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"Thou little fool!"  he exclaimed, "thou
little frantic fool! Art thou really so
unacquainted with men and the world as not
to know that each of my words is a
thunderbolt, before which every will trembles
and is silent? I tell thee thou must follow

With these words he clasped the maiden in
his arms, and sought to draw her away.

The orphan sprang up. The anger of
outraged modesty glowed on her cheek; her
dark-blue eye flashed as if it would annihilate
the insolent intruder.

"Help!" she cried; "help! Am I quite

On the surrounding heights appeared groups
of country people on their way to the
neighbouring church, who, anxious spectators of
the unequal contest, ventured not to stay
their dreaded master.

"Thou strugglest in vain, mischievous little
witch!" exclaimed Wilfred, as he strove to
lift her on his horse.

"Help!" cried the maiden again.

The groups on the hills crowded together.
The bells of the village church began to
sound the summons to the holy service.

With a violent movement of despair, the
orphan had succeeded in disengaging herself,
and had gained the brink of the stream.

"I understand thee!" shouted the Count;
"but thou art too beautiful to become the
prey of fishes: thou shalt not escape me so!"

He roughly grasped her long, silken hair,
and wound it several times round his right
hand. "Now fly!" he triumphantly exclaimed,
"call thy spirits to thy aid!"

The maiden trembled in every limb. "My
parents! my parents!" she cried. "Oh, help
your child!"

And suddenlyas when a huge caldron, on
the point of boiling, sends to the surface foam
and bubblesthe stream began to seethe and
heave; its colour changing to a dull grey;
a hollow plashing sound was heard; and an
odour of decay rose from the waters. The
orphan uttered a cry of joy; stretched her
arms as towards a visible object, and sank
into the stream.

A shriek of horror burst from the tyrant ;
the luxuriant tresses remained in his hand !
Pale as death, he staggered several paces
backward. "Lord, be merciful to me!" he
stammered, with halting tongue, and fell to
the ground in a swoon. His hand relaxed
its hold; and the delicate fair hair, carried
by the wind, flew along the shore, and rested
on hill and bush.

The bells were still calling to church; but
the people, excited and trembling at the
miracle they had witnessed, knelt down and
implored from Heaven forgiveness for the
wretched culprit.

Count Wilfred soon after made a pilgrimage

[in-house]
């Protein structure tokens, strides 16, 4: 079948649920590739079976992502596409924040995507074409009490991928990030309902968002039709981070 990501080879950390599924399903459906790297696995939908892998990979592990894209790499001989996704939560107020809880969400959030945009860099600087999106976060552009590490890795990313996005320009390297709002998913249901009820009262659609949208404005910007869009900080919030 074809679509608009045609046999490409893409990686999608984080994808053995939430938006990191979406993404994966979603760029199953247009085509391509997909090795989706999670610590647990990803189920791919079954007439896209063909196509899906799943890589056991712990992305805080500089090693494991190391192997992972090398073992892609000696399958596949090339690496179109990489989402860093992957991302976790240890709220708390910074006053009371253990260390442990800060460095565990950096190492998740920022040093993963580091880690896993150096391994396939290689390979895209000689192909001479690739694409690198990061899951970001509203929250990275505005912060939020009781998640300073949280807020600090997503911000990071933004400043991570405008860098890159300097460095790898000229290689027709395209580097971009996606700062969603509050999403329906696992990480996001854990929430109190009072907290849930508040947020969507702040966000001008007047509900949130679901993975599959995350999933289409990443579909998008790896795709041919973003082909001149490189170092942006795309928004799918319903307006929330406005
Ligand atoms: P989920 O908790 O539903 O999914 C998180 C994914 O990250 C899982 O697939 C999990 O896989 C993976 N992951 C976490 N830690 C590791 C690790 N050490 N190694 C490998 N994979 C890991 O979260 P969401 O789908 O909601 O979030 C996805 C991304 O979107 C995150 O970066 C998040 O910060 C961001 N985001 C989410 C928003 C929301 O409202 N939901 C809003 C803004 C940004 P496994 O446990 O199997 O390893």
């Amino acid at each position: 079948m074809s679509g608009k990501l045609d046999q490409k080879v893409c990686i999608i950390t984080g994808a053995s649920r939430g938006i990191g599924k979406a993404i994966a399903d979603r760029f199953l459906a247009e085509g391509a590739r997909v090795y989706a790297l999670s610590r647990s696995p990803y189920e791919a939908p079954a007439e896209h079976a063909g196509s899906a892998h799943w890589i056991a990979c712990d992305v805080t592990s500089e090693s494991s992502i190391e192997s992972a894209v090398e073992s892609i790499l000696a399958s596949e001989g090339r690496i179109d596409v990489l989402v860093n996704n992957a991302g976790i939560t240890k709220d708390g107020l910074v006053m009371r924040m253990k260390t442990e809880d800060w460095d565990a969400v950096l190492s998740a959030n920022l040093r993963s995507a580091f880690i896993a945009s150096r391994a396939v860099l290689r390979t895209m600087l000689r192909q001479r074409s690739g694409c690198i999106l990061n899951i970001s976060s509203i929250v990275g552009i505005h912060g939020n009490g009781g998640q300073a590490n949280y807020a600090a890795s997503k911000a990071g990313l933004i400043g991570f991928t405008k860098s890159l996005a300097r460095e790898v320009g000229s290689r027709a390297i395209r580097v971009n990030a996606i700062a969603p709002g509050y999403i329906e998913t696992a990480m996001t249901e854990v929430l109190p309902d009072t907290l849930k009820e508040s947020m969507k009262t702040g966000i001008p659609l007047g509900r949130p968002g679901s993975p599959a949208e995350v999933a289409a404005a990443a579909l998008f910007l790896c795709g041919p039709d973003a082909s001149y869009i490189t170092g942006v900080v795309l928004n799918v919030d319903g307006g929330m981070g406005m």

to the Holy Sepulchre, from which he never
returned. A few years more, and his elder
brother breathed his last, after a long illness,
surrounded in his dying moments only by
unsympathising men, whom he had taught
to feel towards him nothing but hatred, and
a longing for revenge. The property reverted
to the State.

But, maidens, ever since this wondrous
event, have found along the shores of the
Danube a new flower, the long, flaxen filaments
of which so closely resemble The Orphan
Maiden's Hair that they have given it that name.

Erzsi ceased. Meanwhile, the moon had
fully risen, and softly illumined the stream
and its green shores. Here and there, between
the reeds, were seen the delicate, light flowers,
the history of which she had related; and
which, gently stirred by the evening wind,
bore testimony to the truth of the Hungarian

It was latemy hosts retired to rest; but
I remained long on my seat before the house,
and let the rushing current of the Danube,
and the sighing of the reeds, repeat to me the
legend I had heard,


UNDER this head we spoke in our third
volume, at page 572, of the extent to which
insanity prevails in this kingdom, and pointed
out the insufficiency of the accommodation
provided for the care and cure of Lunatics.
Our comments were, on that occasion, by no
means exhausted.

In the first place, there is left to us
something to say of the arrangements now existing
on behalf of private patients in the County
Asylums, in the public ' Hospitals,' and lastly,
in the Licensed Houses.

According to a return made by the
Commissioners of Lunacy to the Lord Chancellor,
there were in January, 1850, nine county
asylums which admitted private as well as
pauper lunatics. The entire number of
private patients living at that time in the
asylums, was two hundred and thirty-two.
When county asylums were first established,
they were mainly for the benefit of pauper
lunatics; and, although in several instances
part of their accommodation has been applied
to the use of private patients, it would
have been better had they all remained
devoted wholly to the service of the poor.
When such necessary parts of an asylum as
its courts and grounds are subdivided for the
sake of separating patients between whom
there is no other difference than rank, the
pauper loses, and the private patient only
gets a part of the accommodation furnished,
not for men divided by the barriers of social
rank, but for men united by a common malady
under a common system of relief. Moreover,
there arises a great deal of practical
inconvenience from the endeavour to maintain two
scales of housekeeping under a single roof,
and what is a great deal worse, much moral